Review: Redfly - A Laptop-Like Smartphone Companion: Page 2

Posted November 3, 2008
By

Amy Mayer


(Page 2 of 2)

Unfortunately, its battery while connected to a phone via Bluetooth doesn't seem to last much beyond an hour and a half, and that's with only basic internet browsing and Office programs running, not audio or video.

It comes with an AC adaptor that has such a giant connector it hogs space on a power strip (very retro!). On the upside, when the Redfly is plugged in, you can connect your phone via USB and charge its battery. That's one less outlet you'll need. Celio recommends that for data-intense uses you connect via USB rather than Bluetooth.

Making Windows Mobile easier to use did bring out some of the platform's idiosyncrasies. Word Mobile, for example, doesn't default to having an active Spell Check. If you rely on autocorrect, or just the red underscores on misspelled words, be extra careful before sharing anything you type on the Redfly. (Or run spell check manually by clicking Menu'Tools'Spelling.) Wallpaper files often aren't compatible with the expanded monitor—a quirk Celio knows about.

Our test unit has a mountain vista for its wallpaper and the image repeated three times on the Redfly's background. No harm and not a problem, but if you don't like the look Celio recommends you select Guava Bubbles or Windows Mobile Green for your background to maintain the appearance you're used to on your phone.

It's lovely to have the Windows Alt-Tab function available to really see what all is running on the unit, and toggle among them.

Some applications, like the communications manager, don't expand to fill the monitor. But in general, e-mail, web surfing and using Word Mobile documents proved way more comfortable on the 800 x 480, 7 x 4-inch screen.

It's easy to imagine some scenarios in which the Redfly would boost comfort and productivity for workers on the go. Since it has no hard drive, it can be left in a car, hotel room or other unsecure location without the threat of company data being lost or stolen. This makes it a smart choice when on-the-road computing needs don't require the full might of a laptop.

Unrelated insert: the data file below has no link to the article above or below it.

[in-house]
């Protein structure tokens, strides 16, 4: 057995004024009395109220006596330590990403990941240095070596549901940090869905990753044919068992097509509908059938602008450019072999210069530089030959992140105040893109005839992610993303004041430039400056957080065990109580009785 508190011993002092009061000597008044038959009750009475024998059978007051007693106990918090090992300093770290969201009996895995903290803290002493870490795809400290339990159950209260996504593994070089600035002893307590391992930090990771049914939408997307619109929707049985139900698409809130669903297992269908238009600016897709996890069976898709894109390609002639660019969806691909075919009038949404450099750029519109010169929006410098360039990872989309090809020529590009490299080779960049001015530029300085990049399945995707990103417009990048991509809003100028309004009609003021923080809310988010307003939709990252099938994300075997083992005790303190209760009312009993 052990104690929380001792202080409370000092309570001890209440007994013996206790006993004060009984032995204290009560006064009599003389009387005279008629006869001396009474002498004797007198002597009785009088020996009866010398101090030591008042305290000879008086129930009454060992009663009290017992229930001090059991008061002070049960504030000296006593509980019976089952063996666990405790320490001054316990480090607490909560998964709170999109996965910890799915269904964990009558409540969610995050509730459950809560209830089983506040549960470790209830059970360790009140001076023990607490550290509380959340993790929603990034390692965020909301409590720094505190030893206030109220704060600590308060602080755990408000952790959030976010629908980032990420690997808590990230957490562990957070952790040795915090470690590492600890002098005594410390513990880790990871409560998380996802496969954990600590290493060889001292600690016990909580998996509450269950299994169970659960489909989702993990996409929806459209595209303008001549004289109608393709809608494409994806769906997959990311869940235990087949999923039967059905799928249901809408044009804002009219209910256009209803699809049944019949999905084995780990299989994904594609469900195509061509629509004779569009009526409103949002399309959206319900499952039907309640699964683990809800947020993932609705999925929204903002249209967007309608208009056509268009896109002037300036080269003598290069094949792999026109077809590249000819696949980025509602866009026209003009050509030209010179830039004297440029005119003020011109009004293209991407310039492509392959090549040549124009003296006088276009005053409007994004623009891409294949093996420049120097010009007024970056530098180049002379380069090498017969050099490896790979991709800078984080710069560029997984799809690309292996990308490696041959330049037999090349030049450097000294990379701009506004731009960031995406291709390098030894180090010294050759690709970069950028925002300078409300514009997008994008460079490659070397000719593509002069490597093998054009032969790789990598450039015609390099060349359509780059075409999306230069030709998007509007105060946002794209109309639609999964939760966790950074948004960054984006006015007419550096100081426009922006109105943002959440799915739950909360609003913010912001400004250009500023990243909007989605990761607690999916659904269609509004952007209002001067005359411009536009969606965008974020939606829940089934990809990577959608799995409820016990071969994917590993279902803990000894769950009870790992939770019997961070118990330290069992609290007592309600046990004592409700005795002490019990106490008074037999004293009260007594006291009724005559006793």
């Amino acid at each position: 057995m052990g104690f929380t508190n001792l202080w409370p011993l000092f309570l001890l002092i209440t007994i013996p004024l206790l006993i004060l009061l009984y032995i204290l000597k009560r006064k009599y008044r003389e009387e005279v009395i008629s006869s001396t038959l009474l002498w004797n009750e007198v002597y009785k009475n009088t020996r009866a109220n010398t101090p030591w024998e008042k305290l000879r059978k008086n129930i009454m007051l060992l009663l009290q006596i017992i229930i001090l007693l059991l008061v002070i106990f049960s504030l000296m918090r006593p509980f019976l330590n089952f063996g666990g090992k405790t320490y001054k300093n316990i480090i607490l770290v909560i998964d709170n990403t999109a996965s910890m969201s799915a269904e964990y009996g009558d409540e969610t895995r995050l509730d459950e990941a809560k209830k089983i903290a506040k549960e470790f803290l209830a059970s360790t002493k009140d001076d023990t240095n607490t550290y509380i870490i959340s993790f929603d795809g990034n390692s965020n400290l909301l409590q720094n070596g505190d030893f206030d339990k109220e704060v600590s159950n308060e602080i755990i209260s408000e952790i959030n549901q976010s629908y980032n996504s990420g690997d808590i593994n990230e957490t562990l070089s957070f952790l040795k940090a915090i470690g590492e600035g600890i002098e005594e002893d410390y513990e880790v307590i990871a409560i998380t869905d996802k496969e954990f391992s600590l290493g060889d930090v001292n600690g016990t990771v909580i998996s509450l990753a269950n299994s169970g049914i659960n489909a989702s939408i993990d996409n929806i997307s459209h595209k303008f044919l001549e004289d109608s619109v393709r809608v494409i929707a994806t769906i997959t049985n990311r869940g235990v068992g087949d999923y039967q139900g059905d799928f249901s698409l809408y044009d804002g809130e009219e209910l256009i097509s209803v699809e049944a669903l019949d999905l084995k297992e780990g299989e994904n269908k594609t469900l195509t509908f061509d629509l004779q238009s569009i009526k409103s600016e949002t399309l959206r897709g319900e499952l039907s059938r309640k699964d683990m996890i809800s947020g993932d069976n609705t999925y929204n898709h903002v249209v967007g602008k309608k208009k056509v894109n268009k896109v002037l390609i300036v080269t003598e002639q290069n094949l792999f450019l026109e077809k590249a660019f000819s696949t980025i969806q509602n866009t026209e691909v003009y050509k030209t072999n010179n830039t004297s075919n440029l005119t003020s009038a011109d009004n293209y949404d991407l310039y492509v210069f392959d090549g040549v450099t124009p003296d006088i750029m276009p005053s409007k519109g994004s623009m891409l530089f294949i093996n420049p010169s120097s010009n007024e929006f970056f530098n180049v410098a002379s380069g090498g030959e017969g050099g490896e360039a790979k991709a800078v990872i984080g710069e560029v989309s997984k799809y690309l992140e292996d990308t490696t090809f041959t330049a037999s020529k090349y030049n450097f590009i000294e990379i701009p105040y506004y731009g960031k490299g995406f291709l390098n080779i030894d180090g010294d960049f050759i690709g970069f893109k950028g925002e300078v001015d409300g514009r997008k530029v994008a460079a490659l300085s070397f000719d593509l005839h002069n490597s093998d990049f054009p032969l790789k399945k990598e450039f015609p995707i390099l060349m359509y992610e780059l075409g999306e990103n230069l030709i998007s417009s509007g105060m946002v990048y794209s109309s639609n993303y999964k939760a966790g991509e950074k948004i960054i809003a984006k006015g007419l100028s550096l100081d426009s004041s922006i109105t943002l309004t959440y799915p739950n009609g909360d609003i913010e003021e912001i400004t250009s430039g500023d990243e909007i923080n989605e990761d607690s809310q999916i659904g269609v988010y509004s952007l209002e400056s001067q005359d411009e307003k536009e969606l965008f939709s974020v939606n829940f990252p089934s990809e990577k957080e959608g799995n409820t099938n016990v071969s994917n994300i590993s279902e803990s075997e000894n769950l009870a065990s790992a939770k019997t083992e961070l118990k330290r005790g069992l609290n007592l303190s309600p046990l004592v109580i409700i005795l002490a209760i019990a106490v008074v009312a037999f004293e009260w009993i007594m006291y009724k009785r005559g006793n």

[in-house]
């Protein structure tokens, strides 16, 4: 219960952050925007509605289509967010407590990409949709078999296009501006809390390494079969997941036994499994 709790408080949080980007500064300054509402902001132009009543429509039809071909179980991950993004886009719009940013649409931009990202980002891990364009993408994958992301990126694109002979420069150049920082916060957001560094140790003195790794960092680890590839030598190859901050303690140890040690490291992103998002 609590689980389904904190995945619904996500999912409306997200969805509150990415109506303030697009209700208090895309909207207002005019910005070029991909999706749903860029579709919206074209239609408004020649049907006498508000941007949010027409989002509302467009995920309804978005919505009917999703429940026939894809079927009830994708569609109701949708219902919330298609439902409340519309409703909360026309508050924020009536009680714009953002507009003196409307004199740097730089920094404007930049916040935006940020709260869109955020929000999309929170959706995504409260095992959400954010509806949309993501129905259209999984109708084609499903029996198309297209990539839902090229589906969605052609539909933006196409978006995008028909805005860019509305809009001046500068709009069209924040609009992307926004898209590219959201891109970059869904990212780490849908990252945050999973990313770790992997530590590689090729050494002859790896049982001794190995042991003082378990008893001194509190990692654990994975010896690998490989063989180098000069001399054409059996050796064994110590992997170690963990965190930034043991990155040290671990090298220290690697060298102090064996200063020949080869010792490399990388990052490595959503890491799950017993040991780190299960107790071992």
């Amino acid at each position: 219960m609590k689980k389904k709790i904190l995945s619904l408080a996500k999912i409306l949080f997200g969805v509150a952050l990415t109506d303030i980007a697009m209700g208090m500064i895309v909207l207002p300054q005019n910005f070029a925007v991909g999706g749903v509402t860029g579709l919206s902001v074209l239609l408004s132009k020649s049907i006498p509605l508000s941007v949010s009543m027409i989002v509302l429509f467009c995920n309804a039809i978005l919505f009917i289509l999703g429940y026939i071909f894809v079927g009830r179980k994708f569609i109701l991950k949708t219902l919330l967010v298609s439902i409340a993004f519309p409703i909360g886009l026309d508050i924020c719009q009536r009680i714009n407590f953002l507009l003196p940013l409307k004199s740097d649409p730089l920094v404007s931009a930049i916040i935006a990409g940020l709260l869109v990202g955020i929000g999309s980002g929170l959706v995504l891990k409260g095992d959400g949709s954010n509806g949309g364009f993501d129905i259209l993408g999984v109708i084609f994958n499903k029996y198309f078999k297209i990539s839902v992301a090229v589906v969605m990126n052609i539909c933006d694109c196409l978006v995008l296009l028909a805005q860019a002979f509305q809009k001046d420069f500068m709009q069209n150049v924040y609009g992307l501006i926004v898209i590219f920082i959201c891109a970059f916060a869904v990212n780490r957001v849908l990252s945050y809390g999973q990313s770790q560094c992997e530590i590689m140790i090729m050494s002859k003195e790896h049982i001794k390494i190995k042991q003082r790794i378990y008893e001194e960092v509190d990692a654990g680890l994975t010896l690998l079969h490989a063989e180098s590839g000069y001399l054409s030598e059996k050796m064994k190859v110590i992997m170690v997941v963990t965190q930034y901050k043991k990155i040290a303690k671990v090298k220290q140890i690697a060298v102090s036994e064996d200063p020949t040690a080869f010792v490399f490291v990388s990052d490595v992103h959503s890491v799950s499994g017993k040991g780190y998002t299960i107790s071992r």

And since it also can be plugged into a projector, even giving a PowerPoint presentation is possible (though modifying a PowerPoint isn't, so you'd have to have your presentation ready to go before leaving your computer behind).

Certainly traveling without a laptop will be liberating for certain people who make day-trips by plane or cover long distances on foot or public transportation. The ability to type faster and more comfortably will also improve communication for people who are often texting or typing emails from their phones.

The Redfly also apparently works well for connecting to remote desktops, servers or cloud apps, according to the company, though these are not features we tested.

Celio says this unit is just the first in what it expects to be a series of devices for both on-the-go and stationary expansions of a smartphone. Full-sized keyboards and monitors that would reside on your desk are other peripherals they expect to develop to expand the utility of smartphones into all-in-one devices. Perhaps a pocket until like this for the road and a full size keyboard and monitor for the office truly could allow your phone to replace your computer.

But for now, the Redfly isn't quite ready for prime time. Its successors, however, seem destined to play a part in the digital, mobile, workplace of the future.

This article was first published on SmartPhoneToday.com.


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